Consumption of a tart cherry juice concentrate provides an increase in exogenous melatonin that is beneficial in improving sleep duration and quality in healthy men and women and might be of benefit in managing disturbed sleep.
6. Chicken soup: prevents side effects of common cold
Dr. Stephen Rennard, a pulmonary expert at the University of Nebraska Medical Center in Omaha, found evidence the soup contains anti-inflammatory properties that may help prevent a cold’s miserable side effects.
Used in ancient times, the idea that chicken soup, often dubbed the 'Jewish penicillin', has medicinal effects dates back to ancient times, but modern scientists have never fully deciphered the reasons.
Researchers believe colds are caused by viral infections in the upper respiratory tract. The body responds with inflammation, which triggers white blood cells to migrate to the area.
Chicken provides anti-inflammatory impact by preventing neutrophils, a type of white blood cell from moving. By slowing down the movement of neutrophils, it prevents the cells from congregating in the lung area, relieving congestion.
7. Turmeric: an anti-cancer agent that helps treat sprains and swelling, and make skin better
Historically, turmeric has also been applied directly to the skin for eczema and wound healing.
Today, traditional or folk uses of turmeric include heartburn, stomach ulcers, gallstones, inflammation, and cancer.
It is also used for the treatment of sprains and swelling caused by injury, for the treatment of biliary disorders, anorexia, cough, diabetic wounds, hepatic disorders, rheumatism and sinusitis.
Turmeric was already proved beneficial in various types of cancers like duodenal tumors, tongue carcinoma, colon cancer, human breast cancer cells in-vitro, and mammary tumor in-vivo.
Turmeric acts effectively both orally and topically initiation stage of mammary cancer than in the promotion stage of mammary carcinoma.
8. Aloe vera: reduces healing time of burns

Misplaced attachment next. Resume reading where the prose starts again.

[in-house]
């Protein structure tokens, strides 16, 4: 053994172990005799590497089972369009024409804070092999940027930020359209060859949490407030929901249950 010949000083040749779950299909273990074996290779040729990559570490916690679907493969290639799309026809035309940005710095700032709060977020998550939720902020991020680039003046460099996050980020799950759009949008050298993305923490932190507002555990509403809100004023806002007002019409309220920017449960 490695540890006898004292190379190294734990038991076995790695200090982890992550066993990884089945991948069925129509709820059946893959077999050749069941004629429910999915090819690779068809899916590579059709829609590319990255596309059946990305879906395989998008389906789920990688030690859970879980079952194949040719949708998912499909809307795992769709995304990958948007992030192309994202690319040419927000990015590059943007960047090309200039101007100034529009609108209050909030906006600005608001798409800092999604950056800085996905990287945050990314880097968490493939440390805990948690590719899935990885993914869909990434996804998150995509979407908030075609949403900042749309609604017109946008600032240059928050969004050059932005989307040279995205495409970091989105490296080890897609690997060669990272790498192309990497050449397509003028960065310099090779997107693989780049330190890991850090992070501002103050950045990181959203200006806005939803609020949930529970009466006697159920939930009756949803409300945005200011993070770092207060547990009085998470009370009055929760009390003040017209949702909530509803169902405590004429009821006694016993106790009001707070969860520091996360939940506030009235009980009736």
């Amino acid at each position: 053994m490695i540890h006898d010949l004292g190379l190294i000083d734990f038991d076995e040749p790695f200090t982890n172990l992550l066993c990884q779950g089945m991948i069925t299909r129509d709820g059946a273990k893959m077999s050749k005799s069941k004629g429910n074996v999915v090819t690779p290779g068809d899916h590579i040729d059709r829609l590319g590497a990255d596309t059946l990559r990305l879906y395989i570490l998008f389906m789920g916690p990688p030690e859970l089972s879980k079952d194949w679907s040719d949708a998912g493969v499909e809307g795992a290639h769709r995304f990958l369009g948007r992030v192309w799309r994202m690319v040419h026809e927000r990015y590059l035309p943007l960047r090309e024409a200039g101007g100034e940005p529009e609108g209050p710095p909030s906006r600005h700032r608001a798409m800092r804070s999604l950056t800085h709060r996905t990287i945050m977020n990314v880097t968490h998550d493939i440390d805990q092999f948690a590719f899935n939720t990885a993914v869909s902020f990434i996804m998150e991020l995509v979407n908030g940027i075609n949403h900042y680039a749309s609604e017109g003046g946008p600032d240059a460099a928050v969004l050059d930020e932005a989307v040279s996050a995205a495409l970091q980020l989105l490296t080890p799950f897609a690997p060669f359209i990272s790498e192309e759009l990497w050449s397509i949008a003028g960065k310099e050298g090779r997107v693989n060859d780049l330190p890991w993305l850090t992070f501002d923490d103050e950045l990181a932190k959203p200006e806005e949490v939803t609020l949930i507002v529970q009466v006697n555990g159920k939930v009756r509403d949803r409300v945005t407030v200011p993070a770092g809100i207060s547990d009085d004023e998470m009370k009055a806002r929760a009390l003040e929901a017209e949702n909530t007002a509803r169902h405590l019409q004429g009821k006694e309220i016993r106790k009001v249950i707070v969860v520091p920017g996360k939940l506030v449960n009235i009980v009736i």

Aloe vera gel contains powerful antioxidants, which belong to a large family of substances known as polyphenols.
These polyphenols, along with several other compounds in Aloe vera, can help inhibit the growth of certain bacteria that can cause infections in humans.
Studies suggest that it is an effective topical treatment for first- and second-degree burns.
A review of four experimental studies found that aloe vera could reduce the healing time of burns by around 9 days compared to conventional medication.
9. Salt water: reliefs sore throats and congestion
A sore, itchy throat and respiratory congestion are some of the more common symptoms of a cold, and gargling with salt water seems to help for several reasons.
A saline solution can draw excess fluid from inflamed tissues in the throat, making them hurt less, said Dr. Philip T Hagen, editor in chief of the Mayo Clinic Book of Home Remedies.
Dr. Hagen pointed out that gargling also loosens thick mucus, which can remove irritants like allergens, bacteria and fungi from the throat.
Studies show that the group that regularly gargled had a nearly 40 percent decrease in upper respiratory tract infections compared with the control group, and when they did get sick, "gargling tended to attenuate bronchial symptoms", the researchers wrote.
Other studies have also found gargling helpful against sore throats and congestion.